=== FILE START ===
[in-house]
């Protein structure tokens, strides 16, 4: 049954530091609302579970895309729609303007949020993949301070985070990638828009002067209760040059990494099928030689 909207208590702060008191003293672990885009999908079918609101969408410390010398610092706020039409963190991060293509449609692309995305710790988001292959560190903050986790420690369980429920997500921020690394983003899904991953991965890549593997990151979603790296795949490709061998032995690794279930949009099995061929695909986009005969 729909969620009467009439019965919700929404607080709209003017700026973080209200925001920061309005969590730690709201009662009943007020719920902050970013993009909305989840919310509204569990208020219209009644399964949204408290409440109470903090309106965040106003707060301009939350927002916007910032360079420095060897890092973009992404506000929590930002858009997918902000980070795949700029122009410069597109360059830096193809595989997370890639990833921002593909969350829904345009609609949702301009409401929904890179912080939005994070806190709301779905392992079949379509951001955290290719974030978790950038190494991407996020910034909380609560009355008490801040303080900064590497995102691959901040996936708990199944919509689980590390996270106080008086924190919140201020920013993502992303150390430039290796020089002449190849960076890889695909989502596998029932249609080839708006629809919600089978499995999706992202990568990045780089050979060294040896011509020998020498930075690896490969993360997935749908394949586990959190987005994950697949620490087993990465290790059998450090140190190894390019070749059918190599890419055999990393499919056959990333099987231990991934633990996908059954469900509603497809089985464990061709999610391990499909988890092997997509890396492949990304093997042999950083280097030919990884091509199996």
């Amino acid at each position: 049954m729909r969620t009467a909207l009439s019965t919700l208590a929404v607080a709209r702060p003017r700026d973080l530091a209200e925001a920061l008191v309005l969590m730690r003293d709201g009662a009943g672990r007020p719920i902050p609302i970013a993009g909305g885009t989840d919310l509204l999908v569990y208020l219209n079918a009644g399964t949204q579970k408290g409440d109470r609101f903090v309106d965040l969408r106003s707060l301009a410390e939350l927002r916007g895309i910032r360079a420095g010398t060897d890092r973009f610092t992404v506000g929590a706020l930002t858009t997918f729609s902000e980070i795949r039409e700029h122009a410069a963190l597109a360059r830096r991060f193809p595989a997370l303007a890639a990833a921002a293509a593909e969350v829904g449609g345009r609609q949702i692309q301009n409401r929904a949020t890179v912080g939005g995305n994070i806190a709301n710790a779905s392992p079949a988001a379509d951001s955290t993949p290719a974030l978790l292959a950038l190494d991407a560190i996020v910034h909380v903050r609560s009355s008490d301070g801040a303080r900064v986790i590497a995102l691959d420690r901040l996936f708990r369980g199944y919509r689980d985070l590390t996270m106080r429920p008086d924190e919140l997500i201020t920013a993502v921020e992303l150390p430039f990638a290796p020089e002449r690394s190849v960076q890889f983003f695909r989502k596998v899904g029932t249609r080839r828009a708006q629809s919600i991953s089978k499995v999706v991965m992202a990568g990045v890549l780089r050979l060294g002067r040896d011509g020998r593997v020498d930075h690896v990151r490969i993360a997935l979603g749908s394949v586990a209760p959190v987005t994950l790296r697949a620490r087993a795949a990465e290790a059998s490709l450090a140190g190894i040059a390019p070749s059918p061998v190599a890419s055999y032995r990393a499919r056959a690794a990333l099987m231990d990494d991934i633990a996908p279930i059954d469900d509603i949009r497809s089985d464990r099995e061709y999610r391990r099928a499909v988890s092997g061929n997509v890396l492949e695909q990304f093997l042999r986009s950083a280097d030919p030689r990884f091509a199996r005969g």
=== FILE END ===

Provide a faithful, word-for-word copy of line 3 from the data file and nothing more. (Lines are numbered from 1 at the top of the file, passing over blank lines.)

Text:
């Amino acid at each position: 049954m729909r969620t009467a909207l009439s019965t919700l208590a929404v607080a709209r702060p003017r700026d973080l530091a209200e925001a920061l008191v309005l969590m730690r003293d709201g009662a009943g672990r007020p719920i902050p609302i970013a993009g909305g885009t989840d919310l509204l999908v569990y208020l219209n079918a009644g399964t949204q579970k408290g409440d109470r609101f903090v309106d965040l969408r106003s707060l301009a410390e939350l927002r916007g895309i910032r360079a420095g010398t060897d890092r973009f610092t992404v506000g929590a706020l930002t858009t997918f729609s902000e980070i795949r039409e700029h122009a410069a963190l597109a360059r830096r991060f193809p595989a997370l303007a890639a990833a921002a293509a593909e969350v829904g449609g345009r609609q949702i692309q301009n409401r929904a949020t890179v912080g939005g995305n994070i806190a709301n710790a779905s392992p079949a988001a379509d951001s955290t993949p290719a974030l978790l292959a950038l190494d991407a560190i996020v910034h909380v903050r609560s009355s008490d301070g801040a303080r900064v986790i590497a995102l691959d420690r901040l996936f708990r369980g199944y919509r689980d985070l590390t996270m106080r429920p008086d924190e919140l997500i201020t920013a993502v921020e992303l150390p430039f990638a290796p020089e002449r690394s190849v960076q890889f983003f695909r989502k596998v899904g029932t249609r080839r828009a708006q629809s919600i991953s089978k499995v999706v991965m992202a990568g990045v890549l780089r050979l060294g002067r040896d011509g020998r593997v020498d930075h690896v990151r490969i993360a997935l979603g749908s394949v586990a209760p959190v987005t994950l790296r697949a620490r087993a795949a990465e290790a059998s490709l450090a140190g190894i040059a390019p070749s059918p061998v190599a890419s055999y032995r990393a499919r056959a690794a990333l099987m231990d990494d991934i633990a996908p279930i059954d469900d509603i949009r497809s089985d464990r099995e061709y999610r391990r099928a499909v988890s092997g061929n997509v890396l492949e695909q990304f093997l042999r986009s950083a280097d030919p030689r990884f091509a199996r005969g």